While the Jazz haven proven their ability to shoot, entering the night as the xx best shooting team in the NBA, but had been disappointing as a passing team. The Jazz ranked 25th in the league entering the night in assist percentage at just 56.1%. For the Jazz to become a contender to come out of the Western Conference, they must continue to move the ball as they did against the Timberwolves.

The recent skid from the Jazz had largely fallen on the shoulders of a bench unit that had become notorious for long offensive droughts and porous defense. That changed against Minnesota as the Jazz reserves were largely responsible for the difference in the final score of the game. 

The Jazz outscored the Timberwolves by 12 points when Ed Davis, Georges Niang, and Jeff Green were on the floor. That number climbed to 15 with Emmanuel Mudiay on the floor. 

“I thought they competed as much as anything, there’s a lot of emotion,” Snyder said, “Georges knocked some shots down, I thought Ed was good defensively, Jeff took a matchup, and Emmanuel if anything set the tone, the way he was getting in the lane but also making plays for other people.”

The Game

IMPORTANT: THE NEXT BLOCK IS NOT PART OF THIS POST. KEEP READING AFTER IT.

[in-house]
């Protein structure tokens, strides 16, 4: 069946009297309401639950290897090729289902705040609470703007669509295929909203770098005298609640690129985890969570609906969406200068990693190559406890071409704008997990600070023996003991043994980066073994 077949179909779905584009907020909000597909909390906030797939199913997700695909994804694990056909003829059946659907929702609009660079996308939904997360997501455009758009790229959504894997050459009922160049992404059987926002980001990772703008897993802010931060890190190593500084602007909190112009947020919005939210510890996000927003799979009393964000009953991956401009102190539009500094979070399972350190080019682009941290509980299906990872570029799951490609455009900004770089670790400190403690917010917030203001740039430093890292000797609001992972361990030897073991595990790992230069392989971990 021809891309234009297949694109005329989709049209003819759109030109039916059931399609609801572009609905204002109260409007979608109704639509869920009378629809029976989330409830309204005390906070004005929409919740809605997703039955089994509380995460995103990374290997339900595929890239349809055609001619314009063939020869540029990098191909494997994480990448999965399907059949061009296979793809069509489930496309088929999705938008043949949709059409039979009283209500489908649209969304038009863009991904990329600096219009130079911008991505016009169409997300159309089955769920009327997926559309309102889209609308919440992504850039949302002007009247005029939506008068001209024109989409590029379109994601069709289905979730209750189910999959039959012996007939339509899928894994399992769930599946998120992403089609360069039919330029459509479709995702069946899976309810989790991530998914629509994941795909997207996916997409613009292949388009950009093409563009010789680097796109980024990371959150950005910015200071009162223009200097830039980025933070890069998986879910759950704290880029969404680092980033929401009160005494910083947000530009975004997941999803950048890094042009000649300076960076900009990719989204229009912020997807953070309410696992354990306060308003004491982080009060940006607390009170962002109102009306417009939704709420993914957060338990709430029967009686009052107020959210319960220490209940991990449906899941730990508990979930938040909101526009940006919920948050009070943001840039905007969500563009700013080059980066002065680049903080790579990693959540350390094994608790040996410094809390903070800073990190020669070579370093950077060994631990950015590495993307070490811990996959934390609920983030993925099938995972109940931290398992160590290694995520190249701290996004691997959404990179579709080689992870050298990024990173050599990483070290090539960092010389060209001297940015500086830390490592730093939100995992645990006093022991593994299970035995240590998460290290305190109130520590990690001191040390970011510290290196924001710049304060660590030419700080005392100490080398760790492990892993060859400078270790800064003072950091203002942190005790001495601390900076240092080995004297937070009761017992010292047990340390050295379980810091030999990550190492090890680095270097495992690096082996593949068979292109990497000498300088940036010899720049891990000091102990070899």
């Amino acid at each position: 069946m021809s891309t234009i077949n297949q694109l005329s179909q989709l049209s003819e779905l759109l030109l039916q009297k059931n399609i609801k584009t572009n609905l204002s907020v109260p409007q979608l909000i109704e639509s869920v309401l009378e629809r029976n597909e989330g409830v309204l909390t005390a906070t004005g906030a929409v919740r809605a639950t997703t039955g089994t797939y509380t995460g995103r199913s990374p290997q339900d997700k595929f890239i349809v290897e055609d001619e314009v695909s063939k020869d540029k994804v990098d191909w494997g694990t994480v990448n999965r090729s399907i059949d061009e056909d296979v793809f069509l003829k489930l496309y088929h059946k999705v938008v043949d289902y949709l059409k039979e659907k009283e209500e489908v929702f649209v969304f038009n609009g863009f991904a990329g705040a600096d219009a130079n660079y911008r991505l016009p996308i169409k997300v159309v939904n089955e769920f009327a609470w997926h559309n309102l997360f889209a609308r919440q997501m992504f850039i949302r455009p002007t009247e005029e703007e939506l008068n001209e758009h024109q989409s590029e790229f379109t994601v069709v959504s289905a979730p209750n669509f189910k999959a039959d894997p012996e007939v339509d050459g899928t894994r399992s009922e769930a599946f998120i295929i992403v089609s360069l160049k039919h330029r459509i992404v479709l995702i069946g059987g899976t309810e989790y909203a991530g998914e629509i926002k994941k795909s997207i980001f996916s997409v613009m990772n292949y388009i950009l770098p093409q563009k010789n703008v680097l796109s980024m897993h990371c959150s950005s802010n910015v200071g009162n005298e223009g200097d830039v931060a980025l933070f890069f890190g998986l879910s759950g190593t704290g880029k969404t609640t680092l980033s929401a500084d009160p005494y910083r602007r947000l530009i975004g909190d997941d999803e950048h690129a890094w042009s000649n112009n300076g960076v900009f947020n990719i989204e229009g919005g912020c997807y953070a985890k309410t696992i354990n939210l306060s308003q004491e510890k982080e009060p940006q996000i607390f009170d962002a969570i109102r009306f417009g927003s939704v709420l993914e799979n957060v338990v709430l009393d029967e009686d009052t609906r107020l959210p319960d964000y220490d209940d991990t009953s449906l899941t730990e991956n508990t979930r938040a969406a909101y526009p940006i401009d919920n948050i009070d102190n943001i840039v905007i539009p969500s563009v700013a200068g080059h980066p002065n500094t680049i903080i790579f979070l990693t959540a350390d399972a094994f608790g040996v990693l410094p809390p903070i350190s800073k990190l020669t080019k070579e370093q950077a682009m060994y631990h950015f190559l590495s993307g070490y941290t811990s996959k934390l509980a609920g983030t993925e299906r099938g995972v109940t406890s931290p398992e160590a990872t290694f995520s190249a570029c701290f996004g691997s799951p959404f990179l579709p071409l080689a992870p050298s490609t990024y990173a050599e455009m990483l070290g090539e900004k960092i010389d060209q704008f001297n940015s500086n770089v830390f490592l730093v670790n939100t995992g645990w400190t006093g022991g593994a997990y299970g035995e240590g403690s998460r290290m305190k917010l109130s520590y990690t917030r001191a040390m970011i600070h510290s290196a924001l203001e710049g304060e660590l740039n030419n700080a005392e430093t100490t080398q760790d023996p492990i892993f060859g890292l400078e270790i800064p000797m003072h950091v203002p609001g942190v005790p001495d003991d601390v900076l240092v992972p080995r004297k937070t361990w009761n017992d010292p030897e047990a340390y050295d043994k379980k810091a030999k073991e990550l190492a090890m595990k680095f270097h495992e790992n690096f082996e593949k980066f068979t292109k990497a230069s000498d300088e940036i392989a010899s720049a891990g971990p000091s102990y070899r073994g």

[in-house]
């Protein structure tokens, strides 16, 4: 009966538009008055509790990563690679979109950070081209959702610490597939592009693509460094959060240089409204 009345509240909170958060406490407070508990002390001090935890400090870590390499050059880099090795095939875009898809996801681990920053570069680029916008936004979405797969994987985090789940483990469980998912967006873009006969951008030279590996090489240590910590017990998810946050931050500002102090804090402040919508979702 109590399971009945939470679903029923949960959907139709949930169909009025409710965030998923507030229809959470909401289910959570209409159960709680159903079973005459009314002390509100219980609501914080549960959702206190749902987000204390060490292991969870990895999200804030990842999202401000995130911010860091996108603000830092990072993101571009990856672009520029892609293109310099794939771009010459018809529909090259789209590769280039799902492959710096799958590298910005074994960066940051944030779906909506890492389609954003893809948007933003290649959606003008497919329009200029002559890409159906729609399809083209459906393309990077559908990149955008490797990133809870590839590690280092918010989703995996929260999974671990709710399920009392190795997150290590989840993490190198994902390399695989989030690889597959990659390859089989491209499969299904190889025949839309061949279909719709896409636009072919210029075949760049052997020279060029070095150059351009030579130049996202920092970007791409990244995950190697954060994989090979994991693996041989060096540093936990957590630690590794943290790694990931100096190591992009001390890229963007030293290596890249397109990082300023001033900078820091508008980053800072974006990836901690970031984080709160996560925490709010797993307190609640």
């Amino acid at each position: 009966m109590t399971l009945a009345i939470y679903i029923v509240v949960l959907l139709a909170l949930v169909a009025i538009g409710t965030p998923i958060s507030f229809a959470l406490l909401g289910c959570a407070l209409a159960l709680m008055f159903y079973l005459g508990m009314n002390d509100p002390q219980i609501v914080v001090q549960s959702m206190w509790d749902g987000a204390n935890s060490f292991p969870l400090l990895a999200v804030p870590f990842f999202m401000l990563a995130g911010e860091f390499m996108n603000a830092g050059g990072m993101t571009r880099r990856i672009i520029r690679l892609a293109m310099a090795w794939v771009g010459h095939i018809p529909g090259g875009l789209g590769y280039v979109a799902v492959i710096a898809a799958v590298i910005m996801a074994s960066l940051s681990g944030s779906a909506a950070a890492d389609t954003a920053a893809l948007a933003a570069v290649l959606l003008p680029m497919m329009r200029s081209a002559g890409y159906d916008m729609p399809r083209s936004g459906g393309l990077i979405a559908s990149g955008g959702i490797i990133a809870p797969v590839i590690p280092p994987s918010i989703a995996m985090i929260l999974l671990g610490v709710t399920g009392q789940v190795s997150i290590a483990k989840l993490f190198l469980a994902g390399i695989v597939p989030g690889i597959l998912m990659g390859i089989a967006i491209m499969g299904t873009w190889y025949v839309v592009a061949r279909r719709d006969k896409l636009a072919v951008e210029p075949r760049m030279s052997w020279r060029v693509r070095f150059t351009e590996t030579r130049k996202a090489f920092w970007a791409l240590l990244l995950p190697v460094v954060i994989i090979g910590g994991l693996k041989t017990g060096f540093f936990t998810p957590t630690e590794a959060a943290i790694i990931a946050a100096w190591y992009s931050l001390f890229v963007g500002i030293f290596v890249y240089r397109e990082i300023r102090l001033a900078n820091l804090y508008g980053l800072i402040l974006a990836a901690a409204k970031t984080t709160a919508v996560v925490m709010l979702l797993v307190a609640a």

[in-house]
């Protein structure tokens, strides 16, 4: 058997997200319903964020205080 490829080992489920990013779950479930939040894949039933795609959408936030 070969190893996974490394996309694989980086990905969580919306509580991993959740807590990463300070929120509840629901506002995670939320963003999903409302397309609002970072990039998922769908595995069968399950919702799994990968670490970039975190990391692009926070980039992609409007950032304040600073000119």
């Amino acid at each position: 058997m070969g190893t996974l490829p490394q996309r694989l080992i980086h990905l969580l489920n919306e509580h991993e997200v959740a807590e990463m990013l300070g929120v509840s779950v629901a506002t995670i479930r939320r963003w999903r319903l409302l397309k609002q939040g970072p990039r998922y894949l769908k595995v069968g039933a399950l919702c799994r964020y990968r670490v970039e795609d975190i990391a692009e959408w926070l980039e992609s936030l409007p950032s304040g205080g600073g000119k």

The Jazz looked like a different team from the jump against Minnesota, largely in part to the aggressiveness of Joe Ingles. The Australian forward has had a slow start to the season, but due to Mike Conley’s injury has been moved into the starting lineup, and flourished Wednesday night. 

Ingles has six of the team’s first eight points and kept Minnesota’s defense on its heels, even after Donovan Mitchell left the game with foul trouble with 7:51 left in the first quarter. Ingles finished the game with a season-high 23 points on 9-14 shooting and 3-6 from three, adding five rebounds and five assists to complete a standout performance. 

Mitchell, playing with foul trouble found a way to stay on the floor after subbing in late in the first quarter and helped the Jazz take control of the game. The third-year guard scored eight points on 4/4 shooting in the final 3:14 of the first quarter and assisted Davis on the only other Jazz made basket. 

“Just being connected making plays for others, when we do that it’s so hard to guard us,” Mitchell said of the team’s win, “Tonight we saw it, everyone was scoring, and we were having fun.” 

After a rough 10-25 outing against Oklahoma CIty, Mitchell turned in one of his best games of the season and finished with 30 points on 13-20 shooting, adding six assists and five rebounds.